Fall colours ready to light up the scene
Story by Jennifer Merrick
“Get out of the car!”
This is Jeff “Foliage” Folder’s top tip for making the most of nature’s annual fall show.
Explore new places, stop at a farm stand, check out fall festivals, hike, drink apple cider, or take some pictures. It doesn’t matter what you do, he says, you’ll have a better experience on two feet than on four wheels.
“There’s been a lot of sun, which makes for happy leaves that stay on the branches longer,” he says. There are no guarantees, of course, and he explains that factors, such as rain and frost, can affect the colours. One thing he is sure about, however, after leaf peeping for many years, is how to plan a fall foliage trip.
Here are his top four tips for the season:
1. Think about your interests when choosing a location. Whether you’re into antiquing, history, trains, food, or wine, there are destinations that cater to your interests. Choose wisely, and you’ll have a weather-proof vacation where the brilliant fall hues are the icing on the proverbial cake.
2. Consider ski resorts. Ski lifts are great ways to get eagle-eye panoramic views of the flaming forests, and resorts often offer discounted rates and incentives during this shoulder season.
3. Timing is everything. Fall foliage spans from mid-September up north to the end of October farther south. Many sources, such as the Weather Channel and tourist websites (Ontario Parks, Ontario Fall Colour Progression Report) have fall foliage updates online and even web-cams to help choose your dates and destination.
4. Forget about “The Peak”. “The peak is a myth,” says Folder. He believes that some foliage enthusiasts spend too much time and effort in the quest for peak colours. He recommends getting this notion out of your head, and instead, relax and enjoy the vacation.
Keeping these tips in mind, here are three destinations for an unforgettable leaf-peeping vacation.
1. Niagara Peninsula, Ontario
The fresh scent of harvested grapes, which laces the crisp air, is the smell of autumn in the Niagara Region and it’s almost as good as the wine itself. All the senses are indulged here in this enchanted corner of Southern Ontario.
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Feast your eyes on the blazing hardwood groves along the country roads as you follow the wine routes from Queenston to Niagara-on-the-Lake and up through Jordan and Beamsville. Listen to the cascading waterfall at Twenty Mile Creek in the Balls Falls Conservation Area, a scenic place to hike or picnic. Last, but not least, treat yourself to a glass of the wine region’s renowned Riesling, Pinot Noir, or ice wine.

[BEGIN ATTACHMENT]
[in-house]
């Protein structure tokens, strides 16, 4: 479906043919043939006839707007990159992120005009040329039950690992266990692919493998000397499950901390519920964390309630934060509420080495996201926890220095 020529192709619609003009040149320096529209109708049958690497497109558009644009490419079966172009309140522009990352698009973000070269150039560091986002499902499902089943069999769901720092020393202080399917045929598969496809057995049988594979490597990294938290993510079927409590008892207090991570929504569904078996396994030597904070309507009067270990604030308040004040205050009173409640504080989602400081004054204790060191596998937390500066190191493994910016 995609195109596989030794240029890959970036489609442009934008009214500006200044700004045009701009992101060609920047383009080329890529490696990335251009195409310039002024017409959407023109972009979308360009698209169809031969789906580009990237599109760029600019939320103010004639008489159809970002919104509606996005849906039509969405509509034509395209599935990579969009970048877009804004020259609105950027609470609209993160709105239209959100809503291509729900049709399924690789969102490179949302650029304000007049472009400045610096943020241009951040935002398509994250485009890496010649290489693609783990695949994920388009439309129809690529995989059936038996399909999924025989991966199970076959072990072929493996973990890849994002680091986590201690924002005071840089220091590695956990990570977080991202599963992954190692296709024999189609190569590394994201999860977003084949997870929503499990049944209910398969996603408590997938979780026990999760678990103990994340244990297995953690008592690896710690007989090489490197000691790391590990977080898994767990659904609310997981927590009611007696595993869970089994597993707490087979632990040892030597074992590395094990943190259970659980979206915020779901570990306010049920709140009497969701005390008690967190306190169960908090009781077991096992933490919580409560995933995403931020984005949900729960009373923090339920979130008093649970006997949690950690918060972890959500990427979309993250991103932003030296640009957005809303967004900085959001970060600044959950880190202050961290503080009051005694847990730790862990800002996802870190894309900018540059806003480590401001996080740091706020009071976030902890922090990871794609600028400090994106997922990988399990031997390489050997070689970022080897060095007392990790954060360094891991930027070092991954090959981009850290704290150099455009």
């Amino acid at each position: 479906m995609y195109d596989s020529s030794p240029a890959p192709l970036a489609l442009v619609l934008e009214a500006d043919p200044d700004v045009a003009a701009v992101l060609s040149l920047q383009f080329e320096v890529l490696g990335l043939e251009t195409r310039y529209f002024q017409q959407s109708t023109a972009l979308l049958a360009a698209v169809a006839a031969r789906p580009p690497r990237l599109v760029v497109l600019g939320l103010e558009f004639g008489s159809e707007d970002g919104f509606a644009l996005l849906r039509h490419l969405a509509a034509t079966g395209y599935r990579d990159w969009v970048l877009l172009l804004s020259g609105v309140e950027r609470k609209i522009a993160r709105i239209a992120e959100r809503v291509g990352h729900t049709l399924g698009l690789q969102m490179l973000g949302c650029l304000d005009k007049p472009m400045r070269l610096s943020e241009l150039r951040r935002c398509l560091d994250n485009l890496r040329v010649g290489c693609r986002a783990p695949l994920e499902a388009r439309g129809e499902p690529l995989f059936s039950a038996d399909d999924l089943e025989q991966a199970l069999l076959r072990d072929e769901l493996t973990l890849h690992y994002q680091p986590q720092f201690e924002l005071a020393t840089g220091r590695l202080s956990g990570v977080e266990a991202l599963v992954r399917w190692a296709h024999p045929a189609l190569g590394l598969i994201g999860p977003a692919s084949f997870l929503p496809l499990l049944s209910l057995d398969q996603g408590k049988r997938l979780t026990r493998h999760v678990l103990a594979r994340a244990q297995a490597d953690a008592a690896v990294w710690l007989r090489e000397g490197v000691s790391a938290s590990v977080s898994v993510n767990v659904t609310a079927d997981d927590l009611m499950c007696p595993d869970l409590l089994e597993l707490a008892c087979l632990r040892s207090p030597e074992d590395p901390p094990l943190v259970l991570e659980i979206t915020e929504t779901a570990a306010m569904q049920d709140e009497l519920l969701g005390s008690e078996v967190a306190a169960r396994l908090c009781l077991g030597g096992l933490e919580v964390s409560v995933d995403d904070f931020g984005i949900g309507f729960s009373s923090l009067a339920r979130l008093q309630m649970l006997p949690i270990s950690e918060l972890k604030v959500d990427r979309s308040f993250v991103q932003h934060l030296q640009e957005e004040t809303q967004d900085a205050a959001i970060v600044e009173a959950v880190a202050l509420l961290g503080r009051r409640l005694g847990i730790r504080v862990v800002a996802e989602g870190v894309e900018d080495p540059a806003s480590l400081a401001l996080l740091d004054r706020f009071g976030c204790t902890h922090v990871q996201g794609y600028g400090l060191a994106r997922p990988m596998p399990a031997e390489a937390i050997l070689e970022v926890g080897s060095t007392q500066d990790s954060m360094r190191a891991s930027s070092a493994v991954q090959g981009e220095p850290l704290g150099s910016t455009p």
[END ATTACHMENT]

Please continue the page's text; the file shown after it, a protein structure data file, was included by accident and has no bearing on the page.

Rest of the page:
2. Fjord-du-Saguenay Park, Quebec
The deep fjord, and the 200-metre cliffs that rise above the glacially sculpted waterway, are stunning at any time of year, but truly extraordinary in autumn when the surrounding hills blaze with the fiery reds and oranges of the maples and the golden yellows of the birch and beech. One of the best ways to experience its grandeur is kayaking on the fjord. OrganisAction, a local outfitter, offers three-hour excursions out of this 319-square-kilometre park. If you’re lucky, you’ll spot the Peregrine falcons who nest here and the seals who bathe in the sun below.
Also at the park are camping sites, rustic shelters and 100 kilometres of hiking trails, including a challenging trek to Cap Éternité, which takes visitors up to a 7-metre statue of the Virgin Mary. Placed here at the top of the towering cliffs by a travelling salesman who credited his close escape from death to her divine intervention, the much-loved landmark has greeted ships and visitors since 1881. Visit the Saguenay region website for more details.
3. Agawa Canyon, Ontario
In the early 20th century, the Group of Seven, Canadian artists whose bold, dramatic style defined this nation’s art, used these railways to bring them to their muse — the vast wilderness with its deep blue lakes, glacial rocks, hardwood forest and wind-swept pines. The scenery is virtually unchanged now, almost 100 years later, still pristine and inspiring. Its spectacular beauty is what passengers on the Agawa Canyon Train Tour have travelled from all parts of the world to see. And autumn is naturally the tour’s busiest season. This one-day excursion begins in Sault Ste. Marie and chugs 185 kilometres north to the Agawa Canyon, one of the oldest rock formations in the world, created 1.2 billion years ago. Here the train stops and passengers disembark to picnic and take pictures. Cameras work overtime, capturing images of the 70-metre Bridal Veil Falls, and the panoramic view of the canyon from the Lookout Trail.